Durham University
Programme and Module Handbook

Postgraduate Programme and Module Handbook 2007-2008 (archived)


Department: Archaeology


Type Open Level 4 Credits 30 Availability Available in 2007/08 Module Cap None.


  • None


  • None

Excluded Combination of Modules

  • None


  • To provide an intensive practically-based introduction to the study of plant remains, specifically plant macrofossils, in archaeology.
  • To explore the principal analytical approaches to the study of these datasets and furnish students with a firm grounding in their recording, analysis and interpretation.


  • Introductory session with lecture and half-day trip to Durham University Botanic Gardens.
  • Practicals will start with an introductory lecture followed by supervised group work within laboratories. The practical programme will cover the following subject areas:
  • Producing a reference collection (cereals and wood)
  • Sample processing and macrofossil storage
  • Identifying and analysing carbonised plant macrofossils: Cereals, wild plants and wood
  • Identifying and analysing uncarbonised plant macrofossils (waterlogged and dessicated)
  • Reconstructing vegetation in the wider landscape through pollen analysis.
  • Integrating archaeological and palaeoecological datasets.

Learning Outcomes

Subject-specific Knowledge:
  • Familiarity with the range of archaeobotanical remains recovered from archaeological sites.
  • Practical understanding of the identification, recording and analysis of such material.
  • Familiarity with the role of these remains in reconstructing past environments and human adaptation to these environments.
  • Sound knowledge of contemporary professional principles and good practice relating to archaeobotany and its broader context in archaeology.
  • Familiarity with the debates relating to current major international themes within the discipline.
Subject-specific Skills:
  • Ability to recognise and identify archaeobotanical remains from archaeological deposits. Ability to understand the main techniques of analysis and interpretation, and of the potential and limitations of archaeobotanical remains.
  • Ability to integrate these different datasets into models of climate change and human behaviour.
  • Practical laboratory and analytical skills in archaeobotanical recording and analyses.
  • Direct experience of a field of importance to professional practice.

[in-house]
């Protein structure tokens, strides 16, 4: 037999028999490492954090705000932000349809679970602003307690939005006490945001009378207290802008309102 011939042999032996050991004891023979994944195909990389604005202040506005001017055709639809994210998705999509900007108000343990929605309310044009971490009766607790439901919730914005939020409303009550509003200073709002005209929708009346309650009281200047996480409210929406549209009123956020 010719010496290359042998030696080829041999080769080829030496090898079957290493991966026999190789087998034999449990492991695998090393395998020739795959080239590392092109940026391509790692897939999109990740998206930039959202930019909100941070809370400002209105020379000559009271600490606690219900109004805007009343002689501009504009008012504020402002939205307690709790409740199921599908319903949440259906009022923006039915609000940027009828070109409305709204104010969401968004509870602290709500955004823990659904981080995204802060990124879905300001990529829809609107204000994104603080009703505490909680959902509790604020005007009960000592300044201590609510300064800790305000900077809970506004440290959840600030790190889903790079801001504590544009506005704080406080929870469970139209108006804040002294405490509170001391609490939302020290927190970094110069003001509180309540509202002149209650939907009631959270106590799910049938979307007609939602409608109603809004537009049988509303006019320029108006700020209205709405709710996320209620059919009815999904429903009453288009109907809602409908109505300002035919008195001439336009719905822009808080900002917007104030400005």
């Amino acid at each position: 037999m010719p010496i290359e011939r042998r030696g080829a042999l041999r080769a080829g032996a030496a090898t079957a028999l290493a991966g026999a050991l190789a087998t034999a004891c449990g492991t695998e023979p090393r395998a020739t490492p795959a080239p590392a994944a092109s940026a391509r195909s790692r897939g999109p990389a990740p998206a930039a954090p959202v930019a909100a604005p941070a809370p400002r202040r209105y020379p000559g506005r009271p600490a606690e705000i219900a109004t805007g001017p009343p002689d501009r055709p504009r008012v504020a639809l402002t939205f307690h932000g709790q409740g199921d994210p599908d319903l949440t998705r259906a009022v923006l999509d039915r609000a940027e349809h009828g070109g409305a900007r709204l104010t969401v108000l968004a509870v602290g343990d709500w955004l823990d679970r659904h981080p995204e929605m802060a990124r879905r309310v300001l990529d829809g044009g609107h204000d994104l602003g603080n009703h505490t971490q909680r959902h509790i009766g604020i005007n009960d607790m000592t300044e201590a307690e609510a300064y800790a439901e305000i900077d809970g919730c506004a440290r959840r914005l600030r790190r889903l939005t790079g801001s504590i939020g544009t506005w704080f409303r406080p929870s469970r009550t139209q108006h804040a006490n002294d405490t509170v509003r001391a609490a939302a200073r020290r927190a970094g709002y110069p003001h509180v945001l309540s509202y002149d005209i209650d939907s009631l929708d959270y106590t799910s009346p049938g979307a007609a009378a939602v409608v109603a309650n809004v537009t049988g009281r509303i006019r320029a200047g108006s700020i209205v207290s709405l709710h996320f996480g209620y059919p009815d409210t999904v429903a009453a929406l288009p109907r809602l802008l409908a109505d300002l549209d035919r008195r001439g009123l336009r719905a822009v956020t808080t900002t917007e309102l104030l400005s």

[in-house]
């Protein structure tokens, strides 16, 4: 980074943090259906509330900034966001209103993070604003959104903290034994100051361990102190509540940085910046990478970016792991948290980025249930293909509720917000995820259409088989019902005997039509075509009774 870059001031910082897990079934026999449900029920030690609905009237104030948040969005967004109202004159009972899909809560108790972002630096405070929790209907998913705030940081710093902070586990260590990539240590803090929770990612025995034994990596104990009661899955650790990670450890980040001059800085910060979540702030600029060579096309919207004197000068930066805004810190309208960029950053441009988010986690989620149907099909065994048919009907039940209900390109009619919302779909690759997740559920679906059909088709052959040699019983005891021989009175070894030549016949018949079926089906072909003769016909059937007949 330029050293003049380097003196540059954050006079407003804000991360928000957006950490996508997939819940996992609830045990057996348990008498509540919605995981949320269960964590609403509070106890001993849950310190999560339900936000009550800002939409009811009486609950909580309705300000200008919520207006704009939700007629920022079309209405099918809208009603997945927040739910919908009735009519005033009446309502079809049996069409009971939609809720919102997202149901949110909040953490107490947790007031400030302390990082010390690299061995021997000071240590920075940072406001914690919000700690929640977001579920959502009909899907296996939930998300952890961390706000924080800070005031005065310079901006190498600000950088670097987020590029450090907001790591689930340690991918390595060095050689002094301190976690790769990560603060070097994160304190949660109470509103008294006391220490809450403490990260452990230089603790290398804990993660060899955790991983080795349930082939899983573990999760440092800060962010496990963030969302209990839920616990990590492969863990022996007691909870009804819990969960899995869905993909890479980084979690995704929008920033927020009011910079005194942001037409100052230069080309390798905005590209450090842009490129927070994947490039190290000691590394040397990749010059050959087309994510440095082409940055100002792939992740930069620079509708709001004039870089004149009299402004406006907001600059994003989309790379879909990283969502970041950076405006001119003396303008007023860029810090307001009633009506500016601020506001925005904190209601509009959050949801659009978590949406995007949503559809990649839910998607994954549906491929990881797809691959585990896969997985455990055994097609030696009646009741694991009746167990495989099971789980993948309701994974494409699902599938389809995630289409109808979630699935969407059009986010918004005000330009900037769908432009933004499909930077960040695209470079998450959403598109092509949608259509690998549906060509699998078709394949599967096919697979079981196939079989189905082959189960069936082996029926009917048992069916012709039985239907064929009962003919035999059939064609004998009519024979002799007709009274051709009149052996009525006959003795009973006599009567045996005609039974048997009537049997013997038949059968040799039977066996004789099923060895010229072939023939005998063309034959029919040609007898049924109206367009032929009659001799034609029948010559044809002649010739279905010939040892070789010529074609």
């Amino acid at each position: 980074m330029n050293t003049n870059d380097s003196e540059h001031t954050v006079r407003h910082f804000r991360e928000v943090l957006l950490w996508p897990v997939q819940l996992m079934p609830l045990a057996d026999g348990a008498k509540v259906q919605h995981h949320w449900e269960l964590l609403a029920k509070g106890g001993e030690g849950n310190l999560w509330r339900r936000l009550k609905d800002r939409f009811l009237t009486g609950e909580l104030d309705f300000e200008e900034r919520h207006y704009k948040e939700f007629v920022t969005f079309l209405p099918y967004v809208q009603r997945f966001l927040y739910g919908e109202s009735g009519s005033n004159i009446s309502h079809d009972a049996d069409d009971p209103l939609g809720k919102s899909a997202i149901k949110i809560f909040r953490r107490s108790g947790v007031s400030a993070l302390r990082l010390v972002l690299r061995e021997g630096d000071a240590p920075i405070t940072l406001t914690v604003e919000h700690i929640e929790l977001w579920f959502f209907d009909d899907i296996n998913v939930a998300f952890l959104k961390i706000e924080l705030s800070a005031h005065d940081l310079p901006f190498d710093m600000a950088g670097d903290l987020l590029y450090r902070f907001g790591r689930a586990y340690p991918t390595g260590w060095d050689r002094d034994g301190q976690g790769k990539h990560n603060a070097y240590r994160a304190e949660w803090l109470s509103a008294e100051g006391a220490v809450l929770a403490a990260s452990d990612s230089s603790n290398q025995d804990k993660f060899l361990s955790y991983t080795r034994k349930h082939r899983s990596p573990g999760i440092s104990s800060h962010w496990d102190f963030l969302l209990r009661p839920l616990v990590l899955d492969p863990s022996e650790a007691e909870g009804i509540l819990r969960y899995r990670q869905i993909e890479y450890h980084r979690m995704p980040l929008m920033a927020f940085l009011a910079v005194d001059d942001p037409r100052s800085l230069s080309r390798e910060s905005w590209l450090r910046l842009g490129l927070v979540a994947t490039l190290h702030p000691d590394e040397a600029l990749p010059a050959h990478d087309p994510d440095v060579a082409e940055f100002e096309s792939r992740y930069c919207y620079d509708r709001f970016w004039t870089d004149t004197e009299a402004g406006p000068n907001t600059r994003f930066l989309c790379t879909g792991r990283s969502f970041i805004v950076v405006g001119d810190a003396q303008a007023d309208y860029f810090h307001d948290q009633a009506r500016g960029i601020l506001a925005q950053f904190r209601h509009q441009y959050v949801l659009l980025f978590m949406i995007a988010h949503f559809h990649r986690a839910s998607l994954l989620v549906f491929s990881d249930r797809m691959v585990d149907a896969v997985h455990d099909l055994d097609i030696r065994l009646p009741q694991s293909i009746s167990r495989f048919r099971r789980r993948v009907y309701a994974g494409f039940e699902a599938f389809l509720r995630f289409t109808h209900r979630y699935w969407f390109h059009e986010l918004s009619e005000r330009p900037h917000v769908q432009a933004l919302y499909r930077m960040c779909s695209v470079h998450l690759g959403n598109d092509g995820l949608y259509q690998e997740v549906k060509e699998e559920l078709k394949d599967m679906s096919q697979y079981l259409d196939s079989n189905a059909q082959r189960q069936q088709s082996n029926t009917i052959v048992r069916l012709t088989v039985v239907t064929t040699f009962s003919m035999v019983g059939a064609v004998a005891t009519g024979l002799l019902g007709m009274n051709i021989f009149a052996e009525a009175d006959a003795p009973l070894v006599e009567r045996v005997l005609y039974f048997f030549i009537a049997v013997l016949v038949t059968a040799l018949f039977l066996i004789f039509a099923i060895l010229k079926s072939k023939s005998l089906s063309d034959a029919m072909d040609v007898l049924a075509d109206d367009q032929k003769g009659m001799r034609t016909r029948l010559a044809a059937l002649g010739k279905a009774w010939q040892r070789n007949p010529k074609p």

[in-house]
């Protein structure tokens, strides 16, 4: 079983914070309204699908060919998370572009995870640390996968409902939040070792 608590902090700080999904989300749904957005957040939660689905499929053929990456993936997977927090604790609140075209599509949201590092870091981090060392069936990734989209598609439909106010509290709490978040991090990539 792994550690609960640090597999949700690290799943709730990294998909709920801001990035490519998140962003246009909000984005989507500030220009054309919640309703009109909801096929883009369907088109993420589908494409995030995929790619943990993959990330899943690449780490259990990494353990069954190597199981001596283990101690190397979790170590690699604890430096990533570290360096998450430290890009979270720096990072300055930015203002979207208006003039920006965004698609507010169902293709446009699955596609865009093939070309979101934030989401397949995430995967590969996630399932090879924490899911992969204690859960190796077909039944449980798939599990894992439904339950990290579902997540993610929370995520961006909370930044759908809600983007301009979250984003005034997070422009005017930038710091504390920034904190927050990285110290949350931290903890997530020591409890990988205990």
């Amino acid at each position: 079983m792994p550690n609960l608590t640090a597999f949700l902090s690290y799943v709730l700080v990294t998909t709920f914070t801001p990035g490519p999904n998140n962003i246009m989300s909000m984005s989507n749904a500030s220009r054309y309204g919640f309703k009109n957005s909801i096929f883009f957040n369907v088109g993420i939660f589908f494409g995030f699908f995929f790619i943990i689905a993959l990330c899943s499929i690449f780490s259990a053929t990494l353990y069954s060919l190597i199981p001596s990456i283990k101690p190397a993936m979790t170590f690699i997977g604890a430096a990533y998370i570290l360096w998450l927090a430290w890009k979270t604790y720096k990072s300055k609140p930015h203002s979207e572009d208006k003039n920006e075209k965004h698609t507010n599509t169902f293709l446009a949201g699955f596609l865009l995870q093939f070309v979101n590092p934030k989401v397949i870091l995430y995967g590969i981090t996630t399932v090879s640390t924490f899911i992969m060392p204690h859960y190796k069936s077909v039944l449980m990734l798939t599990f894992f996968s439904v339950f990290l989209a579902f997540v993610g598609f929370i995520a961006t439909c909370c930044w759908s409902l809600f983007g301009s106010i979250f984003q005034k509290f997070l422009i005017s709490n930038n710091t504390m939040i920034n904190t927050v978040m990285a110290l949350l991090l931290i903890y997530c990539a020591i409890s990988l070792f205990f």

Key Skills:
  • Ability to analyse, interpret and present large and often complex and diverse data sets.

Modes of Teaching, Learning and Assessment and how these contribute to the learning outcomes of the module

  • Modes of Teaching and Learning: Demonstrations introduce the subject and theme of each practical and highlight published case studies related to them. Practicals introduce students to the range of archaeobotanical material. Small group practicals give students the opportunity to improve personal laboratory and analysis skills.
  • Modes of Assessment: Summative: will consist of 1) an identification and recording test (33.4%) and 2) a data analytical exercise and an interpretative report (33.3% - 2000 words) and 3) a summative essay (33.3% - 2000 words) that will assess students' ability to understand and evaluate major topics in archaeobotany.

Teaching Methods and Learning Hours

Activity Number Frequency Duration Total/Hours
Lectures 0
Tutorials 0
Seminars 0
Practicals 10 weekly 3 30
Fieldwork 0
Other 0
Preparation and Reading 270
Total 300

Summative Assessment

Component: Identification and recording test Component Weighting: 33.4%
Element Length / duration Element Weighting Resit Opportunity
Identification and recording test 1 Hour 100%
Component: Analytical Exercise and interpretative report Component Weighting: 33.3%
Element Length / duration Element Weighting Resit Opportunity
Analytical Exercise and interpretative report 2500 Words 100%
Component: Essay Component Weighting: 33.3%
Element Length / duration Element Weighting Resit Opportunity
Essay 2500 Words 100%

Formative Assessment:

Practical Portfolio

Attendance at all activities marked with this symbol will be monitored. Students who fail to attend these activities, or to complete the summative or formative assessment specified above, will be subject to the procedures defined in the University's General Regulation V, and may be required to leave the University